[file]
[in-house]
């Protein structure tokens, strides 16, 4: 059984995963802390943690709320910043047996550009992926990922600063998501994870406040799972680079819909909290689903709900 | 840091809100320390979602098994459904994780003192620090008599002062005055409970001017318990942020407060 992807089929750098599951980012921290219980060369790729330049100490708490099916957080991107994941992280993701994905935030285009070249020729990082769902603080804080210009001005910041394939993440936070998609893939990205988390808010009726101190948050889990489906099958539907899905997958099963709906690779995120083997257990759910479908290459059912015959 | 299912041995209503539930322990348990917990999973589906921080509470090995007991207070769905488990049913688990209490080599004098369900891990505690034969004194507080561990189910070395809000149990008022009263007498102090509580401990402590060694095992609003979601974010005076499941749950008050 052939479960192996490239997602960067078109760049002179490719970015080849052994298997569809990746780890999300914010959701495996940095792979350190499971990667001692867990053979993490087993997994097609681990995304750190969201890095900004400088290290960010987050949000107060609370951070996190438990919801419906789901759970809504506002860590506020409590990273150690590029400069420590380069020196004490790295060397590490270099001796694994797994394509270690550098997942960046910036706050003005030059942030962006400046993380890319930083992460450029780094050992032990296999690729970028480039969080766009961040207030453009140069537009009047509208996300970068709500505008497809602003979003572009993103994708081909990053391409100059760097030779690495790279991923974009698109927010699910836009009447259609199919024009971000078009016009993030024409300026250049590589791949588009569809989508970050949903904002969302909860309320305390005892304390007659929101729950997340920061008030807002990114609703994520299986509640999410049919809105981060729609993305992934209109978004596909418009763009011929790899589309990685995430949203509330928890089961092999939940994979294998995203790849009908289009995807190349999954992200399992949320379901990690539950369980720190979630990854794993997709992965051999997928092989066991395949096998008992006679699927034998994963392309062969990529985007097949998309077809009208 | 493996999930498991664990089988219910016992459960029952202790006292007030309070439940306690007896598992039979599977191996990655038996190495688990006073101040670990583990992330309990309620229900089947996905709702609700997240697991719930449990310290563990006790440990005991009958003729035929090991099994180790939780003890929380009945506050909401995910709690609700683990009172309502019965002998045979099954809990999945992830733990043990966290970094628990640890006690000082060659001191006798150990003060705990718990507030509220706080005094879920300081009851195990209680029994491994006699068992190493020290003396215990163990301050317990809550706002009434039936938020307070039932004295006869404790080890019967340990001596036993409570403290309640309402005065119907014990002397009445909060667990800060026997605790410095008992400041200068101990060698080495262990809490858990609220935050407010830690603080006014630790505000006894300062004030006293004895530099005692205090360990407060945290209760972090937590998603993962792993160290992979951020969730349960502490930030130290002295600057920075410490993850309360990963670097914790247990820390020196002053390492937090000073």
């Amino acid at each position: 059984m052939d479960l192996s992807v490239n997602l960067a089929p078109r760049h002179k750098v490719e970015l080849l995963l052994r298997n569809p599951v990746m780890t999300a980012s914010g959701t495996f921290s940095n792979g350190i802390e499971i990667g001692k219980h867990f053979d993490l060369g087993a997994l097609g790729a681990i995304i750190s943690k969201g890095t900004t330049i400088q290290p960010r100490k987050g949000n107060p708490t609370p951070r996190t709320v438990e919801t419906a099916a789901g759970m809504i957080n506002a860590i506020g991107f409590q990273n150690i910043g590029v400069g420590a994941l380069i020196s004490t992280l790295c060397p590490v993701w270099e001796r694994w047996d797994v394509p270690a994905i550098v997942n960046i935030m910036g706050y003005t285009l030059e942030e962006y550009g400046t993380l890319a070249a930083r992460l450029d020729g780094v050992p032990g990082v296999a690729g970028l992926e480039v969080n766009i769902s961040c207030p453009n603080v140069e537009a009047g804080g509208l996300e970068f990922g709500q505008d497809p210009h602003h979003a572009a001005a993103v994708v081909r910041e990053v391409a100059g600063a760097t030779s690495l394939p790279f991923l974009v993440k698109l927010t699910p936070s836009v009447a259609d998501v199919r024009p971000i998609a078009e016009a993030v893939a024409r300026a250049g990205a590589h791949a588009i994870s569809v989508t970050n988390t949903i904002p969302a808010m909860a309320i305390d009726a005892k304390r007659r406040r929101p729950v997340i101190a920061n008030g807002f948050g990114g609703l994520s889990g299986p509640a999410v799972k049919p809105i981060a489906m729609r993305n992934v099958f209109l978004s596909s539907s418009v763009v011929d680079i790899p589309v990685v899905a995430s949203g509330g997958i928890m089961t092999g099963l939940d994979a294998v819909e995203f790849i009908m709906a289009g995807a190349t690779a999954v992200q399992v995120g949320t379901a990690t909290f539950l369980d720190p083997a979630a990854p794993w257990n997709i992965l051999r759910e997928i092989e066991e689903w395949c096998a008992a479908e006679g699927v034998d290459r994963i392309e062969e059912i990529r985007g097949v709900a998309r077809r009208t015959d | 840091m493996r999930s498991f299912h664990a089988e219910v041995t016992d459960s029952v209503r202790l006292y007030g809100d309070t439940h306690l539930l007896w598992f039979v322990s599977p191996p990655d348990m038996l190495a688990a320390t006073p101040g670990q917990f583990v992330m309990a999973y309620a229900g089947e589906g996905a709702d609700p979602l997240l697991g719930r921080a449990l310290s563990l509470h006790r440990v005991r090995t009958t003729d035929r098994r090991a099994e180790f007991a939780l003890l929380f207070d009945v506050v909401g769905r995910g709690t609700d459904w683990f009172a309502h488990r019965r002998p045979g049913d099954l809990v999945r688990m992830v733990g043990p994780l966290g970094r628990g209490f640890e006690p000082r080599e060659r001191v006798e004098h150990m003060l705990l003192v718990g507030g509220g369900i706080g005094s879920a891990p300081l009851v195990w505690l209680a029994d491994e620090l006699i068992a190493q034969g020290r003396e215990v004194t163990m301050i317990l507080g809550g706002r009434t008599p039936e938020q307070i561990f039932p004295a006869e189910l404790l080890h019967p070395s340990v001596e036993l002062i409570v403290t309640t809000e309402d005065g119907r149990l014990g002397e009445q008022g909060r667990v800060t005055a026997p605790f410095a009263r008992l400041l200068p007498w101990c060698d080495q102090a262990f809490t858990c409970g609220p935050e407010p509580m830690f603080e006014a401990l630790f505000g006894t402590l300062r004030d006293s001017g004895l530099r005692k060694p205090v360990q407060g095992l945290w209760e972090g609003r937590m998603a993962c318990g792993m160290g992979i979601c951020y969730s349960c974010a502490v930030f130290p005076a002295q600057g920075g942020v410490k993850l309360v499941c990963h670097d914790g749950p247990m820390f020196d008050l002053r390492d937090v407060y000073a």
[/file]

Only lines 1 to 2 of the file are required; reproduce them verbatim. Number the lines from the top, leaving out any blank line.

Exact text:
[in-house]
């Protein structure tokens, strides 16, 4: 059984995963802390943690709320910043047996550009992926990922600063998501994870406040799972680079819909909290689903709900 | 840091809100320390979602098994459904994780003192620090008599002062005055409970001017318990942020407060 992807089929750098599951980012921290219980060369790729330049100490708490099916957080991107994941992280993701994905935030285009070249020729990082769902603080804080210009001005910041394939993440936070998609893939990205988390808010009726101190948050889990489906099958539907899905997958099963709906690779995120083997257990759910479908290459059912015959 | 299912041995209503539930322990348990917990999973589906921080509470090995007991207070769905488990049913688990209490080599004098369900891990505690034969004194507080561990189910070395809000149990008022009263007498102090509580401990402590060694095992609003979601974010005076499941749950008050 052939479960192996490239997602960067078109760049002179490719970015080849052994298997569809990746780890999300914010959701495996940095792979350190499971990667001692867990053979993490087993997994097609681990995304750190969201890095900004400088290290960010987050949000107060609370951070996190438990919801419906789901759970809504506002860590506020409590990273150690590029400069420590380069020196004490790295060397590490270099001796694994797994394509270690550098997942960046910036706050003005030059942030962006400046993380890319930083992460450029780094050992032990296999690729970028480039969080766009961040207030453009140069537009009047509208996300970068709500505008497809602003979003572009993103994708081909990053391409100059760097030779690495790279991923974009698109927010699910836009009447259609199919024009971000078009016009993030024409300026250049590589791949588009569809989508970050949903904002969302909860309320305390005892304390007659929101729950997340920061008030807002990114609703994520299986509640999410049919809105981060729609993305992934209109978004596909418009763009011929790899589309990685995430949203509330928890089961092999939940994979294998995203790849009908289009995807190349999954992200399992949320379901990690539950369980720190979630990854794993997709992965051999997928092989066991395949096998008992006679699927034998994963392309062969990529985007097949998309077809009208 | 493996999930498991664990089988219910016992459960029952202790006292007030309070439940306690007896598992039979599977191996990655038996190495688990006073101040670990583990992330309990309620229900089947996905709702609700997240697991719930449990310290563990006790440990005991009958003729035929090991099994180790939780003890929380009945506050909401995910709690609700683990009172309502019965002998045979099954809990999945992830733990043990966290970094628990640890006690000082060659001191006798150990003060705990718990507030509220706080005094879920300081009851195990209680029994491994006699068992190493020290003396215990163990301050317990809550706002009434039936938020307070039932004295006869404790080890019967340990001596036993409570403290309640309402005065119907014990002397009445909060667990800060026997605790410095008992400041200068101990060698080495262990809490858990609220935050407010830690603080006014630790505000006894300062004030006293004895530099005692205090360990407060945290209760972090937590998603993962792993160290992979951020969730349960502490930030130290002295600057920075410490993850309360990963670097914790247990820390020196002053390492937090000073």